Although not directly related to the labeling and stigmatization paradigm, financial problems that young offenders are facing appeared to be an important topic that shapes their choices in life, relations with the state and opportunities available. Criminal policy in Estonia is changing in the direction that any kind of punishment that takes freedom from a young person shall be used as a last resort. There are some rehabilitation and social programmes in place, but their availability is scarce (especially outside Tallinn) and the effect rather questionable. Therefore, when young people, especially minors, are caught for committing an offence, they are either punished by a fine or, if the offence is a minor one, the case will be closed, but a person should pay the costs of the criminal procedure to the state. Depending on the number of convictions and the character of crime, by the age of 18, young people will have big sums of money in the forms of financial obligation that they must pay. Even when they are punished by a prison sentence, these obligations will still be in place.

A: In two years, when I’m done with the penalty, I’ll be very happy, I guess. Then I don’t have that kind of financial commitment anymore. It’s actually going to be over in a year. Q: How big was that fine anyway?
A: EUR 2000.
Q: Pretty tough. What about the costs of the proceedings?
A: It is – the legal costs and the total. I’m still calling that fine.
Q: When you got caught, you were 18?
A: Yes. It really saved me a lot. I had just become an 18-year-old young person. I was still on the school list. Maybe I’d go to prison if I hadn’t been on the school list. But with the fact that I was captured, nothing would change here in Estonia. They came and picked me up, and I have to pay the state now. It gives the impression that the war on drugs is a good income source for the state. (KEN, 19)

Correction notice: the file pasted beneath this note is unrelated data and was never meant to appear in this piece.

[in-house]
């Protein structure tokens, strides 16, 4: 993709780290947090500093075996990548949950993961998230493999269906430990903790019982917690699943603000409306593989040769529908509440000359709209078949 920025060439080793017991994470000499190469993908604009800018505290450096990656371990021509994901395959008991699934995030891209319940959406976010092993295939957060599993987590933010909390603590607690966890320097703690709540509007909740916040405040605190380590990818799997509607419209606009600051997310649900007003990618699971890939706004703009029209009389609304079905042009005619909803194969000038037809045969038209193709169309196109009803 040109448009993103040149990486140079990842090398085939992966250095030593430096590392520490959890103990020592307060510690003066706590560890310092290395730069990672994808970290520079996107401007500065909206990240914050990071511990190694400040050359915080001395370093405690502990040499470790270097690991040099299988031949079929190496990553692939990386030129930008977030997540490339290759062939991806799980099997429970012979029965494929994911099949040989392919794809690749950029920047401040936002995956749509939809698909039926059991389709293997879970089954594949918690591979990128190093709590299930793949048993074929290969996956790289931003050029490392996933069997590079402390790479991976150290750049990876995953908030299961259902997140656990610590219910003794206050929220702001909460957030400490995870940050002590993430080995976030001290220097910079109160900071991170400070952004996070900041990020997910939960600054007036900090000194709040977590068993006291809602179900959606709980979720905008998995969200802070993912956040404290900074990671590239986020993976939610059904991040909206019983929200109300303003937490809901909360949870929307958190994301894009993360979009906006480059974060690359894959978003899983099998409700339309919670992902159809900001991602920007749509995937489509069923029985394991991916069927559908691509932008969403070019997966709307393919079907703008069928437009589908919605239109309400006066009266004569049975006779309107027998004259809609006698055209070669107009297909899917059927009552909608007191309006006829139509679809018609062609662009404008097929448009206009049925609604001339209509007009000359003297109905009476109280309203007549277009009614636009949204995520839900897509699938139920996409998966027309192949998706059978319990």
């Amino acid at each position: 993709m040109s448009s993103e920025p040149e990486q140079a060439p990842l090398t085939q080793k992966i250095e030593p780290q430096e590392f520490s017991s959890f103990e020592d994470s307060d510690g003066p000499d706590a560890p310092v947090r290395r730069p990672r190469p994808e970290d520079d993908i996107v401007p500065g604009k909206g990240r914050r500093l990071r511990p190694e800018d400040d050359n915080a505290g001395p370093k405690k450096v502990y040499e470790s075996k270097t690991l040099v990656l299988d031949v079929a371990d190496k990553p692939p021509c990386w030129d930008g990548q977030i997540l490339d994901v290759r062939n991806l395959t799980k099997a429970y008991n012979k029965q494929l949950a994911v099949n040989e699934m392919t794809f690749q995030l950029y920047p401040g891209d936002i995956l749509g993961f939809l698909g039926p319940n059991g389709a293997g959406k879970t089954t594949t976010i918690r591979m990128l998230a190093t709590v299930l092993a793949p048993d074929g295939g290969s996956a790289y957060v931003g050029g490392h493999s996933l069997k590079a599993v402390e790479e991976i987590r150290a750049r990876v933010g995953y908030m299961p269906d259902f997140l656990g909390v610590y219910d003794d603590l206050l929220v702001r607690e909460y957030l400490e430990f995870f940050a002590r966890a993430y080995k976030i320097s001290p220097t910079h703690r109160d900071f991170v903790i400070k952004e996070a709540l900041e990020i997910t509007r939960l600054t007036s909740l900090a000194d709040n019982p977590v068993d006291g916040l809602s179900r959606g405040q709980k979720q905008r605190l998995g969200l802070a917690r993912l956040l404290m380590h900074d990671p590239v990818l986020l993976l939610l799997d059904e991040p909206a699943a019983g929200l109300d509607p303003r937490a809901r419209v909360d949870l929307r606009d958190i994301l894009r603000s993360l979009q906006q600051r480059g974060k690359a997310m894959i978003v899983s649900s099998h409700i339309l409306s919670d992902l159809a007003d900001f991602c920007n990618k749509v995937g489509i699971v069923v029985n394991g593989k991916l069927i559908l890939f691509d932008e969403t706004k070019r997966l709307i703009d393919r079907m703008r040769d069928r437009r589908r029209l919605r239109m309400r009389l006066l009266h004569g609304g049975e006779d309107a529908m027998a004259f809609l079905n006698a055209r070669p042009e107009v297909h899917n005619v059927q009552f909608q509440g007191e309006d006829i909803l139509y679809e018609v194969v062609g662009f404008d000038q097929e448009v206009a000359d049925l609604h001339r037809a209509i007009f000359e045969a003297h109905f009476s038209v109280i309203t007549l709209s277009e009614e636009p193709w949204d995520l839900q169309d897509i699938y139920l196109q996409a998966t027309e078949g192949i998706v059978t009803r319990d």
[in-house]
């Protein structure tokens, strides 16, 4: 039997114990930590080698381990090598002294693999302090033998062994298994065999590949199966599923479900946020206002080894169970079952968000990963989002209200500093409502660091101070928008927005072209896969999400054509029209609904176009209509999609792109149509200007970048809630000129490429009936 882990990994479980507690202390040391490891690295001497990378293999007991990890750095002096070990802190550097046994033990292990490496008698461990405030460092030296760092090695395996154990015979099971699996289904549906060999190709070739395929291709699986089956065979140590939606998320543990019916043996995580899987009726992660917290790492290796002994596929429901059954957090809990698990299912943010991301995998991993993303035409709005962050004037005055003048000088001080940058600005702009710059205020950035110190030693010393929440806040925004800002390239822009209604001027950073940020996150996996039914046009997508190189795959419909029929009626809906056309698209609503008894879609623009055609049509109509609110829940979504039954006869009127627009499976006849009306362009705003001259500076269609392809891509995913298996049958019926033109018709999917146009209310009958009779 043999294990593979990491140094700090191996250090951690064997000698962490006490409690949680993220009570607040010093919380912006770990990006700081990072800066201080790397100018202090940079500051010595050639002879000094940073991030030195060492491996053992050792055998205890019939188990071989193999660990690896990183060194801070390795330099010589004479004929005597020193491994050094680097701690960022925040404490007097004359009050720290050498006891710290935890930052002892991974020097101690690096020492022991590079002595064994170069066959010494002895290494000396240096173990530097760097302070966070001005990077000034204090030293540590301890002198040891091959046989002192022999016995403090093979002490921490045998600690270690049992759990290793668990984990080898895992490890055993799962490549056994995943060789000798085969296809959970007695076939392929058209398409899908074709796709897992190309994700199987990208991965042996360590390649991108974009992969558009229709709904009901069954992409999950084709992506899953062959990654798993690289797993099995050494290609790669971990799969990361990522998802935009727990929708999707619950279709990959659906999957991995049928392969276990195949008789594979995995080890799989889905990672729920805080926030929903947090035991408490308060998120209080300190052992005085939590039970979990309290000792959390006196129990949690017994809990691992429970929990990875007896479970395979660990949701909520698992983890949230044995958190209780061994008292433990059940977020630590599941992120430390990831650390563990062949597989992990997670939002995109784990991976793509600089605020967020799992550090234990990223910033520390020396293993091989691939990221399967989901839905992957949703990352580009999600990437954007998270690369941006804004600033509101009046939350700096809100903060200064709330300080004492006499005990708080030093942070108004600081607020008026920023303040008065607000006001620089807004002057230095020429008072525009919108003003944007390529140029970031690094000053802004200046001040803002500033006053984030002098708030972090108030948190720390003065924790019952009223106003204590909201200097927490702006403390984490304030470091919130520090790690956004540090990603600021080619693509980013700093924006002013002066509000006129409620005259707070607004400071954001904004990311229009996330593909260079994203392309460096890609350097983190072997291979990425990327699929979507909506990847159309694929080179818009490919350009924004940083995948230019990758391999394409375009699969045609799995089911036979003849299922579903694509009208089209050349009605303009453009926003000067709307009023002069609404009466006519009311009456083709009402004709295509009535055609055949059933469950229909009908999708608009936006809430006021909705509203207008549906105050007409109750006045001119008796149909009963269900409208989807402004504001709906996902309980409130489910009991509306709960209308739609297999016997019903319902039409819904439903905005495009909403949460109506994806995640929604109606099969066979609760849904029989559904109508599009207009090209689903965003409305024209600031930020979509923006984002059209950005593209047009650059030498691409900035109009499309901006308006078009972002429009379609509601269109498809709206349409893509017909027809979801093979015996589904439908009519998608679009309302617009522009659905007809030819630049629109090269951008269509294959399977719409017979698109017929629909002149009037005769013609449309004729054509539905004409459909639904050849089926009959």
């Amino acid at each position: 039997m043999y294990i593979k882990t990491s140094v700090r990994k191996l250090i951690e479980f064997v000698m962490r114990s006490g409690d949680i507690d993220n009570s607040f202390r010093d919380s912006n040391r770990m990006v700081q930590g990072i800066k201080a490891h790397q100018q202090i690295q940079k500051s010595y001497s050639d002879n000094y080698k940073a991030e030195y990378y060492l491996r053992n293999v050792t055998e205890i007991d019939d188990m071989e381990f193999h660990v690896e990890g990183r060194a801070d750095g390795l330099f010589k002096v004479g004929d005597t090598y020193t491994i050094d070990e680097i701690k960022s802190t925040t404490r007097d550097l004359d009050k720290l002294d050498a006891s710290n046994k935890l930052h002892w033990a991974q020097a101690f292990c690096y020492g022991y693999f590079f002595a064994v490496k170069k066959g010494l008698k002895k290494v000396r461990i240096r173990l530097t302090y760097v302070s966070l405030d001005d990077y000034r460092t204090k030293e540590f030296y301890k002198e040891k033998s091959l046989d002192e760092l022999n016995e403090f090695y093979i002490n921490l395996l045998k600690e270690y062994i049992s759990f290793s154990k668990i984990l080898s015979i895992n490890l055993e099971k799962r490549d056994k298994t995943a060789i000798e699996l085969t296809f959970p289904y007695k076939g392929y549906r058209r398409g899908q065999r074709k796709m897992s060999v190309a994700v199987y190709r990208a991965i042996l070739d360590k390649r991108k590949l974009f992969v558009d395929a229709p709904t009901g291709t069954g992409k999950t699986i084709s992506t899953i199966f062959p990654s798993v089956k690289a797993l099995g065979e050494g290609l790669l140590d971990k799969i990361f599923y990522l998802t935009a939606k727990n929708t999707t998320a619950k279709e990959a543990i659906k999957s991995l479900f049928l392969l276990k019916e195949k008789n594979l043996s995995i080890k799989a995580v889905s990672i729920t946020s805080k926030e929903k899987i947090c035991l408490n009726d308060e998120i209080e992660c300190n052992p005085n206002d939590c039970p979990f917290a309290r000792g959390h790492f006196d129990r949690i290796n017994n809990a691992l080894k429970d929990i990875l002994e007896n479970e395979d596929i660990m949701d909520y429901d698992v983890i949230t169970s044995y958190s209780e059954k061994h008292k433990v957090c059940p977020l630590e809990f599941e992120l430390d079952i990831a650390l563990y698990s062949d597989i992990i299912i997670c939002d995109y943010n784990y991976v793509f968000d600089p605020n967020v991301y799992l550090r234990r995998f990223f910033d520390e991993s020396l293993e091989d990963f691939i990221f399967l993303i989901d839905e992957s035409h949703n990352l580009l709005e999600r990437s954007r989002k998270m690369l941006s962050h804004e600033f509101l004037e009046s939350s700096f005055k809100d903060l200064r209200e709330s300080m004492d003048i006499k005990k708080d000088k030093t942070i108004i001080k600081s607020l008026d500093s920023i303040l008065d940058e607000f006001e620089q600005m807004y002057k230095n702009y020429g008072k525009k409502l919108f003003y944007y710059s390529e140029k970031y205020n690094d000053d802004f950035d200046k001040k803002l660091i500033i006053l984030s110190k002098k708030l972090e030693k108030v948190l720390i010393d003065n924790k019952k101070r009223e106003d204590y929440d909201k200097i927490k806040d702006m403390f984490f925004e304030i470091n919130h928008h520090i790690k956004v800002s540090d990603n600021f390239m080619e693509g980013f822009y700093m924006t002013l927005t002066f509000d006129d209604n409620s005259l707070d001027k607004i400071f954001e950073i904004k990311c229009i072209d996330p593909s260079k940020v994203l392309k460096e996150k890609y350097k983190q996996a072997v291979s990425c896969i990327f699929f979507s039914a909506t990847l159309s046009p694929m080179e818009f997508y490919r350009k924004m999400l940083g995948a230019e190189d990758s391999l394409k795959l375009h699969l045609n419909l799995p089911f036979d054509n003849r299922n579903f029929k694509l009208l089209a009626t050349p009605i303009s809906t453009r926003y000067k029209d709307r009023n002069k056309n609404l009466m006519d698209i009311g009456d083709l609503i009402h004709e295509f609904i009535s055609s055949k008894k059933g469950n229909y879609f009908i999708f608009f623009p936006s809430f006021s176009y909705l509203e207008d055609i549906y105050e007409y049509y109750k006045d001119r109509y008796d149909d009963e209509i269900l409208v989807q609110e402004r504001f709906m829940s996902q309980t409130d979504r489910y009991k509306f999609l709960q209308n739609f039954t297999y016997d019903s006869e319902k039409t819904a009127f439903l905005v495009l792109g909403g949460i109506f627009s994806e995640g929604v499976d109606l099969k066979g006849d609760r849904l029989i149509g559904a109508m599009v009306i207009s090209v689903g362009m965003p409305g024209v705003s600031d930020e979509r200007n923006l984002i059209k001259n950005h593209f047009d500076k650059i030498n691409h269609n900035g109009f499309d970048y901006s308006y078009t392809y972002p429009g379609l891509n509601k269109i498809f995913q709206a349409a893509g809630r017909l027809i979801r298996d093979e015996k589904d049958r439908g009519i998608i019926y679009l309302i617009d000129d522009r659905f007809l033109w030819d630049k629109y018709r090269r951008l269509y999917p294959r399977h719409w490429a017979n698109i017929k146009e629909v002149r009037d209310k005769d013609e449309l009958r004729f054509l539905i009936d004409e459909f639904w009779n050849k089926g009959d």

To ensure the money will be paid back, the accounts of young people are frozen, and bailiffs execute the orders of the courts. If an offender earns some money, a big share of it will be collected by the bailiffs to pay the debts, leaving a person with a minimal sum of money to survive. This puts young people in a very financially difficult situation. Also, if ex-offenders would rather not disclose their previous conviction to an employer, letters sent to the employer regarding court orders will make this information public.

The constant need for money and inability to earn it legally may turn young people to crime. The criminal way is what they know; what they have already tried. What they get from that is money that the state cannot and will not reach for. Young people often have insufficient skills on how to manage financially. A few years spent in prison make the situation even worse. As young offenders told in the interviews, they are desperately in need for guidance and support after they are released from prison.

Well, I used to have big debts and stuff on me, and then I wanted to get rid of them. And then I found a solution that should bring [money]. But since I was put down [for dealing drugs], I didn’t get too far. (TT, 19)

Conflict with the Authorities and Alienation from the State

Young ex-offenders have many encounters with different kinds of authorities: police, prosecutors, judges, prison staff, probation officers, social workers etc. The main function of these institutions is to control. It is pretty clear that offenders are in opposition to the criminal justice system and have negative attitudes toward it, but this is not always true. A negative attitude is related to the feeling of injustice, when young people feel they have been treated with disrespect or disproportionally hash or differently compared to other people in similar situations.